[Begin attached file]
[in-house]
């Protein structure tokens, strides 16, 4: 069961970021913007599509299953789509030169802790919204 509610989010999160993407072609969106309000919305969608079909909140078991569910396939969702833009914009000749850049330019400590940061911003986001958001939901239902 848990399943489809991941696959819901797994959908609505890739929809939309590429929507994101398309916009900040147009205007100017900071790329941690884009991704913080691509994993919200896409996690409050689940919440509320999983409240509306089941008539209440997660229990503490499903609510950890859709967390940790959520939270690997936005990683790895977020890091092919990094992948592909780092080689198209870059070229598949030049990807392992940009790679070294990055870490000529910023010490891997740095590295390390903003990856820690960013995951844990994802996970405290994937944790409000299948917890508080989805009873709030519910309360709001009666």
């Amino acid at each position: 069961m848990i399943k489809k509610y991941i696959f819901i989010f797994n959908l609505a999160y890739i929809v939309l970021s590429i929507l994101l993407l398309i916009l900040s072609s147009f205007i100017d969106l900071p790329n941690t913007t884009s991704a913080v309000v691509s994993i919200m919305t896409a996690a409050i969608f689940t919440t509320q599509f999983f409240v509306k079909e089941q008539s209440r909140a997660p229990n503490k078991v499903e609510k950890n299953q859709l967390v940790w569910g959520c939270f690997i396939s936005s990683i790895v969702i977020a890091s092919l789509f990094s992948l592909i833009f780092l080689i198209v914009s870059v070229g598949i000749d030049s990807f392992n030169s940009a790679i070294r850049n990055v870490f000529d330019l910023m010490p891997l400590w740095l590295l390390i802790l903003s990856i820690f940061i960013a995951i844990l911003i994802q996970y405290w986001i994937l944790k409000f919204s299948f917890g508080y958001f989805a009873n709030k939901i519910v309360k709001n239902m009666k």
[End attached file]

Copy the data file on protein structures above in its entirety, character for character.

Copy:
[in-house]
């Protein structure tokens, strides 16, 4: 069961970021913007599509299953789509030169802790919204 509610989010999160993407072609969106309000919305969608079909909140078991569910396939969702833009914009000749850049330019400590940061911003986001958001939901239902 848990399943489809991941696959819901797994959908609505890739929809939309590429929507994101398309916009900040147009205007100017900071790329941690884009991704913080691509994993919200896409996690409050689940919440509320999983409240509306089941008539209440997660229990503490499903609510950890859709967390940790959520939270690997936005990683790895977020890091092919990094992948592909780092080689198209870059070229598949030049990807392992940009790679070294990055870490000529910023010490891997740095590295390390903003990856820690960013995951844990994802996970405290994937944790409000299948917890508080989805009873709030519910309360709001009666």
């Amino acid at each position: 069961m848990i399943k489809k509610y991941i696959f819901i989010f797994n959908l609505a999160y890739i929809v939309l970021s590429i929507l994101l993407l398309i916009l900040s072609s147009f205007i100017d969106l900071p790329n941690t913007t884009s991704a913080v309000v691509s994993i919200m919305t896409a996690a409050i969608f689940t919440t509320q599509f999983f409240v509306k079909e089941q008539s209440r909140a997660p229990n503490k078991v499903e609510k950890n299953q859709l967390v940790w569910g959520c939270f690997i396939s936005s990683i790895v969702i977020a890091s092919l789509f990094s992948l592909i833009f780092l080689i198209v914009s870059v070229g598949i000749d030049s990807f392992n030169s940009a790679i070294r850049n990055v870490f000529d330019l910023m010490p891997l400590w740095l590295l390390i802790l903003s990856i820690f940061i960013a995951i844990l911003i994802q996970y405290w986001i994937l944790k409000f919204s299948f917890g508080y958001f989805a009873n709030k939901i519910v309360k709001n239902m009666k």